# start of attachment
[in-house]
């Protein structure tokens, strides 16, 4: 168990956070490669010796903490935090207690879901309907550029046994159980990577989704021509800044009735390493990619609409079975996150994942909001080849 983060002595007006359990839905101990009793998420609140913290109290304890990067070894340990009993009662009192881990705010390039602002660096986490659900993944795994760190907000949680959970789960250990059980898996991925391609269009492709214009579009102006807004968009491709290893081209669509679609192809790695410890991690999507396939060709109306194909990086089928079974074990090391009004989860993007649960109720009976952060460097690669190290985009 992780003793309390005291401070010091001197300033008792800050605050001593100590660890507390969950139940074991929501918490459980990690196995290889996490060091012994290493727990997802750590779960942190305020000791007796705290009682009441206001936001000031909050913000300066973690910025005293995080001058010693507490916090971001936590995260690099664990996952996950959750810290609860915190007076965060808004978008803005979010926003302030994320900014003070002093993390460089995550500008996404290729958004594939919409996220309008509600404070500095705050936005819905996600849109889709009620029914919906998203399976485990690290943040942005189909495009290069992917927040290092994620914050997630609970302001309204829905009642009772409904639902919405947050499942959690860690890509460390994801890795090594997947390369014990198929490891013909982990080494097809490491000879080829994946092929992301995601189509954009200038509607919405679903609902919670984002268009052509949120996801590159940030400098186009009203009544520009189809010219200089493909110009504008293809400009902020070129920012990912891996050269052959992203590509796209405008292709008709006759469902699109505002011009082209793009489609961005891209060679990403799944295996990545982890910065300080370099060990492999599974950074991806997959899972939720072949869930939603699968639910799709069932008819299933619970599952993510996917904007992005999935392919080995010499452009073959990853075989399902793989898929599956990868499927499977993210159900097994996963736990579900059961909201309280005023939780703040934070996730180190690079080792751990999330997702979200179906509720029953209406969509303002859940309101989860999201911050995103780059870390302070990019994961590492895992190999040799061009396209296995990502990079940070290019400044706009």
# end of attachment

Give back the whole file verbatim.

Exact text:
[in-house]
């Protein structure tokens, strides 16, 4: 168990956070490669010796903490935090207690879901309907550029046994159980990577989704021509800044009735390493990619609409079975996150994942909001080849 983060002595007006359990839905101990009793998420609140913290109290304890990067070894340990009993009662009192881990705010390039602002660096986490659900993944795994760190907000949680959970789960250990059980898996991925391609269009492709214009579009102006807004968009491709290893081209669509679609192809790695410890991690999507396939060709109306194909990086089928079974074990090391009004989860993007649960109720009976952060460097690669190290985009 992780003793309390005291401070010091001197300033008792800050605050001593100590660890507390969950139940074991929501918490459980990690196995290889996490060091012994290493727990997802750590779960942190305020000791007796705290009682009441206001936001000031909050913000300066973690910025005293995080001058010693507490916090971001936590995260690099664990996952996950959750810290609860915190007076965060808004978008803005979010926003302030994320900014003070002093993390460089995550500008996404290729958004594939919409996220309008509600404070500095705050936005819905996600849109889709009620029914919906998203399976485990690290943040942005189909495009290069992917927040290092994620914050997630609970302001309204829905009642009772409904639902919405947050499942959690860690890509460390994801890795090594997947390369014990198929490891013909982990080494097809490491000879080829994946092929992301995601189509954009200038509607919405679903609902919670984002268009052509949120996801590159940030400098186009009203009544520009189809010219200089493909110009504008293809400009902020070129920012990912891996050269052959992203590509796209405008292709008709006759469902699109505002011009082209793009489609961005891209060679990403799944295996990545982890910065300080370099060990492999599974950074991806997959899972939720072949869930939603699968639910799709069932008819299933619970599952993510996917904007992005999935392919080995010499452009073959990853075989399902793989898929599956990868499927499977993210159900097994996963736990579900059961909201309280005023939780703040934070996730180190690079080792751990999330997702979200179906509720029953209406969509303002859940309101989860999201911050995103780059870390302070990019994961590492895992190999040799061009396209296995990502990079940070290019400044706009």